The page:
Stone Bass is on the rise

About a year ago we started to see stone bass emerging on seafood merchant’s price lists and restaurant menus. We were mildly curious in this new fish but didn’t immediately enquire further.

A month or two later we were talking about sea bass and the merits of the farmed fish coming from Greece and Turkey. The one thing we agreed that let this popular fish down was its size. We were not able to find fish large enough to yield our luxury signature cut – ‘fillet steak’. A sea bass of 3KG plus would give you this cut, but they are increasingly harder to acquire and will cost a small sack of gold.

stone bass fillet steak

At this point, we started reconsidering stone bass after hearing you can buy them at a size of 7KG plus! In the world of farmed fish, this is a big achievement! Putting our main motivation of a gloriously large stone bass fillet steak aside, we saw it as a good substitute to the pressured wild Atlantic sea bass.

So what is stone bass?

Dare we say it? Stone bass is, in fact, a ‘marketing’ name for a fish species called meagre from the Sciaenide family. You can understand why they didn’t think it’s normal name was that sexy can’t you? If you would like to learn more about meagre it’s latin name is Argyrosomus regius. Depending on where you are in the world you may see it described as salmon bass, shade-fish or even corvina.

Whole stone bass

Estimate: 4KG fish

In the wild, this fish has been reported to grow to 2 metres in length and up to 55 KG. Most of the world’s wild stone bass are caught off the coast of Egypt and Morocco.

The table below shows farmed stone bass is quite a new global offering and it only became commercially available from about 2010 onwards.

global production

We get really excited when we see new species like the stone bass being successfully farmed to an unprecedented size. We have seen similar trends recently with Gigha and their large 8KG Halibut. This trend gives us an enthusiasm for the future of the global farmed fish offering.

Two farmed halibut

Alistair very happy with the two large farmed halibut from Gigha

Stone bass recipes

If you Google ‘stone bass recipes’ you will start to find some new and exciting flavour combinations from food bloggers, restaurants, cookery schools and chefs. Have a look at a few of these:

Our stone bass recipe – Stone bass in a nut crust

stone bass in a nut crust

In the nut crust ready for the pan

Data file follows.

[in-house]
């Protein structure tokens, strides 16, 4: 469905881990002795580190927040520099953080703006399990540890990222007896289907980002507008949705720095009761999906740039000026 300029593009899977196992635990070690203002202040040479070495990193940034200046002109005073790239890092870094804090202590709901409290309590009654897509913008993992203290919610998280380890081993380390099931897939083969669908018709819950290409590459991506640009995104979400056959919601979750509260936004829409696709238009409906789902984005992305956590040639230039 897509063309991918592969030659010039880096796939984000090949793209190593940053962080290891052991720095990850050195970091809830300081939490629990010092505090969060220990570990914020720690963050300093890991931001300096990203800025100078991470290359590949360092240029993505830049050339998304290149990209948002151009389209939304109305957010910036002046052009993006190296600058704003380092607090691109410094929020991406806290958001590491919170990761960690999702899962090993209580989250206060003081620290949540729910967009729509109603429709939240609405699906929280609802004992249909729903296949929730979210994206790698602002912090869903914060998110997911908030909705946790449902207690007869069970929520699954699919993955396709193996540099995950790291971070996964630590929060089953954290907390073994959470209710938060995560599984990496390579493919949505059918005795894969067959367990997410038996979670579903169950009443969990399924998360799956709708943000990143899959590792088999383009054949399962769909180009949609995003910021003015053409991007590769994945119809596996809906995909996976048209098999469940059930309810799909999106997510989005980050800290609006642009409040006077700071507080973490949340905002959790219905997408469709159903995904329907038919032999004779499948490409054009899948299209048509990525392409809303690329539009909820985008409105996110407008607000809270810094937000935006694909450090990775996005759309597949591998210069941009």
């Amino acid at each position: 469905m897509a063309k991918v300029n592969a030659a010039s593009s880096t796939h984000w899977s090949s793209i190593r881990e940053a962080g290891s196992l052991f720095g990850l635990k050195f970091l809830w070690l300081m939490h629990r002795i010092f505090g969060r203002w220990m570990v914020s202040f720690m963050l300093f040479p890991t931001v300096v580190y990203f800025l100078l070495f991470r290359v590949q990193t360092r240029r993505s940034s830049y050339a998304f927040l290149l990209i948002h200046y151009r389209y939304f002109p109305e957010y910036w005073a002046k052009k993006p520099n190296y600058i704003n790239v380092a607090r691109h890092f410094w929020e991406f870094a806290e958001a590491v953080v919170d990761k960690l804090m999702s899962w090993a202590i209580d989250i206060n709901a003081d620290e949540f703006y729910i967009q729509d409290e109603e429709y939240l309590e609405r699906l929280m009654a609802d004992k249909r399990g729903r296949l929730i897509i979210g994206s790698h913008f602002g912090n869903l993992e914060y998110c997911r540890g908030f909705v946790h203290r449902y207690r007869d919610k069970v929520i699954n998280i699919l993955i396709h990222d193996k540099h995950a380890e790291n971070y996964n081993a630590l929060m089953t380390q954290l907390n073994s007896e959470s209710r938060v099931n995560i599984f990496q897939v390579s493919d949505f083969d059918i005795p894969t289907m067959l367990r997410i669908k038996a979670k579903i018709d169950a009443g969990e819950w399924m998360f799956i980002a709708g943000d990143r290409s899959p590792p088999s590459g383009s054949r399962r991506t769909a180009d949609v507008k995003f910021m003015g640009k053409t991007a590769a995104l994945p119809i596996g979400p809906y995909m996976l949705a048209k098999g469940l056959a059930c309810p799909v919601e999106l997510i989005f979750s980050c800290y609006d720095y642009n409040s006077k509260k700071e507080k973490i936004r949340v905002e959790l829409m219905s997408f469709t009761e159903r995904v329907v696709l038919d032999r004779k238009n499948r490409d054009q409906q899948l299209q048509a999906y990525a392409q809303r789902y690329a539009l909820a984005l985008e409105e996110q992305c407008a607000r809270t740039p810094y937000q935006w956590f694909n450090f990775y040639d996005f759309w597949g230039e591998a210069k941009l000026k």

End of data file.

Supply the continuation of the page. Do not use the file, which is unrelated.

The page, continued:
2 x boneless & skinless stone bass fillet steaks
100G Shelled pistachio nuts
1 tbsp of sesame seeds
2 teaspoons of Sichuan pepper
Plain white flour
2 eggs
Salt & pepper
Cous cous
200G cous cous
250ml veg stock or water
50g Sun dried tomatoes
1 Bunch of Greek basil
Tblsp tomato pesto
Red onion
Salt & Pepper


  1. Peel the pistachios and put them in a bowl with the Sichuan pepper and sesame seeds. Crush or cut them until the nuts are in small pieces (see photos). Place the crushed mix in the oven on bake at 180c for 10 minutes or until they have browned
  2. Add 250ml of vegetable stock or water to the cous cous and set aside for 5-7 minutes to absorb the water. In the meantime cut the onion, sun dried tomatoes and Greek basil finely and mix into the cous cous once the cous cous has absorbed all of the water. Finally, add a tablespoon of tomato pesto. Season the cous cous with salt and pepper.
    Using three bowls: pour flour in the first bowl, beat two eggs in the second bowl and pour the toasted nut mix from the oven in the last bowl. Season the fish, roll it in the flour, dunk it in the egg and coat it in the nut mix.
  3. Add a tablespoon of oil to the pan on a medium heat and place the fish in the pan. Be careful that the nuts do not burn. Allow 3-4 minutes per side (depending on fillet thickness).
  4. Serve the fish along-side a bowl of warm cous cous on freshly sliced beef tomatoes and steamed samphire.

It’s about a year since we introduced stone bass and we have been very pleased with our customer’s feed back to the fish. If you like sea bass, you are going to like stone bass.


September Brochure 2017

A guide to great British seafood

Whilst we sell over 400 types of seafood from around the world we do have a special place in our hearts for British seafood. This isn’t on the grounds of national pride and allegiance to the flag, the British offering is varied and superb. We are graced with the likes of Dover sole, Cromer crab and the beautiful sea bass.

This is part 1 of our guide to some of our favourite British seafood.

Brill – Scophthalmus rhombus

Brill fillet steak cooked in butter and dill

Brill fillet steak cooked in butter and dill

Brill looks very similar to turbot, and is held in almost equal esteem. In fact, as Buttercup tells Captain Corcoran in HMS Pinafore, the turbot is no more than an ambitious brill. And here’s Gordon Ramsay: “Brill is more delicate than turbot, but quite delectable.”